VLCCs have become the ultimate cash cows during what the IMF has termed ’the Great Lockdown’. At spot rates of US$200,000/day, a VLCC will throw off as much free cash in one quarter as in the previous three years
The already firm demand for VLCCs is set to reach even greater heights after the unprecedented negative pricing for WTI crude oil futures. While this was largely a technical situation, the link to Brent crude oil pricing saw June oil deliveries fall to US$25/bbl. This is producing even more attractive economics for oil traders. Spot rates will respond to even higher levels as traders search for available tonnage for shipment to customers still requiring crude oil.
According to Jefferies Research Services analyst Randy Giveans, the economics of VLCC operations in this market are producing quarterly profits that are equal or higher than those produced in the last three years. He notes that the all-cash breakeven of a VLCC is around US$25,000/day. With the spot market situation of circa US$200,000/day, this is producing epic profits of around US$16M free cash flow per quarter, matching three years of free cash flow earned at US$40,000/day.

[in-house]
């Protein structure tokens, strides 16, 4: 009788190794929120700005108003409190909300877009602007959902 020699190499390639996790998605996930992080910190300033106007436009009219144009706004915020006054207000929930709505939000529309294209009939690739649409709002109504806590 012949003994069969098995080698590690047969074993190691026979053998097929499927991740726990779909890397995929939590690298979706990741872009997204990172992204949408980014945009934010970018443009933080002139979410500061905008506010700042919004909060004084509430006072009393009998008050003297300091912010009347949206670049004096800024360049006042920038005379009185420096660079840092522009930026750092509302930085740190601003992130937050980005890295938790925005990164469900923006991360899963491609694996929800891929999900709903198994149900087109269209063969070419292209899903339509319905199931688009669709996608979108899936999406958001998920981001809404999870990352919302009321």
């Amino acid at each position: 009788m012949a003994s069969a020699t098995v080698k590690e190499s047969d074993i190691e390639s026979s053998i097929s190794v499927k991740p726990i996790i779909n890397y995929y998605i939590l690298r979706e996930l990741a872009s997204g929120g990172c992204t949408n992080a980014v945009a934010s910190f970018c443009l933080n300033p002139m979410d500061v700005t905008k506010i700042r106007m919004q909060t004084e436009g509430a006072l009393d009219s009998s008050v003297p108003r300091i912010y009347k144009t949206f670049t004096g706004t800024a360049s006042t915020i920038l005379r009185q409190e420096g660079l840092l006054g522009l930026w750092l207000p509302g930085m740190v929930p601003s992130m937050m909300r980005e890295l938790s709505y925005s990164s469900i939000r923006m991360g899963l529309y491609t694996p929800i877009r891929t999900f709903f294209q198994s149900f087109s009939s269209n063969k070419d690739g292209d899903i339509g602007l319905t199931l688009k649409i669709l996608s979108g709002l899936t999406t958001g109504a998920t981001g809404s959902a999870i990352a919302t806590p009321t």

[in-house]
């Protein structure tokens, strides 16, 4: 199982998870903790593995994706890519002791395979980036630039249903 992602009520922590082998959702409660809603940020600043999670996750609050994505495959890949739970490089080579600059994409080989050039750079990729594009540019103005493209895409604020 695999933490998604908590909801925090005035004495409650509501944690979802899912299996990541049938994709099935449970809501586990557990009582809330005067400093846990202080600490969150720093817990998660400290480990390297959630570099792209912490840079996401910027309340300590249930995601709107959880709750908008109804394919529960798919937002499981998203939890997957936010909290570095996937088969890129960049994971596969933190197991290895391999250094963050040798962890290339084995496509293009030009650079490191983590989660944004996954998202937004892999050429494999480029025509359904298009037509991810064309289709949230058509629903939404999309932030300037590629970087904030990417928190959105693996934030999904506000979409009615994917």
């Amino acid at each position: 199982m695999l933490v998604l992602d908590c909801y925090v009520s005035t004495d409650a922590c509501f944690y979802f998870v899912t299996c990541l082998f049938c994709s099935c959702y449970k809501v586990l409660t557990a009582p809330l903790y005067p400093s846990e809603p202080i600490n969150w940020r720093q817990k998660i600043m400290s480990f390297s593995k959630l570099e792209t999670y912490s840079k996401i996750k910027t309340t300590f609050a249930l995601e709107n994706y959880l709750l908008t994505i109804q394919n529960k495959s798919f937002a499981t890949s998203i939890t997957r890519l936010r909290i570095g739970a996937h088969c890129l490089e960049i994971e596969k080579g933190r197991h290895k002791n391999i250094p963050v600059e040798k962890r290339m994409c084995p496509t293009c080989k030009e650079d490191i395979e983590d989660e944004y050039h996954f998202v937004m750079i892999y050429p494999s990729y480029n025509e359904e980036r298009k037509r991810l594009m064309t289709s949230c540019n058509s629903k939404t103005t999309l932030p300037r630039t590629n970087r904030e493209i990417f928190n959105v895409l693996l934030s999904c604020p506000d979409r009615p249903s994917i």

This cyclicality of earnings is often noted in public tanker company annual reports. In the financial annual report for 2019, Euronav notes that an increase of US$1,000/day on the spot tanker freight market (VLCC and Suezmax) would have increased company profit by US$22.6M. Conversely, a decrease in the spot market by US$1,000/day would have decreased the company’s 2019 profit by US$22.5M. This was for a year when the company’s average time charter equivalent earnings (TCE) stood at US$35,900/day for VLCCs and US$26,000/day for Suezmax tankers (2019 figures). According to Clarkson Research Services, the current average TCE earnings for VLCCs was US$165,221/day and US$77,000/day for Suezmax tankers.
The circumstances on the land will continue to be beneficial for the tankers at sea. The land-based tank farms are not as flexible a storage option as tankers. Most tank farms hold long-term contracts with customers and the business does not rely or respond quickly to a spot storage model.
Another benefit for the earnings of the tanker companies is that oil production is not as flexible. As the Great Lockdown spreads across the USA it is opening up the divisions between the federal government and state bodies. US oil production is now estimated to be 2M b/d in excess of demand during the Great Lockdown, but oil production limits in the highly fragmented US oil industry are governed by a range of bodies, not the Federal Government. For instance, in Texas, the body with authority to impose a state-wide reduction in oil production is the Texas Railroad Commission (TRC). A 10-hour virtual meeting between the TRC and oil executives to reduce Texas crude oil production by 1M b/d ended in deadlock.
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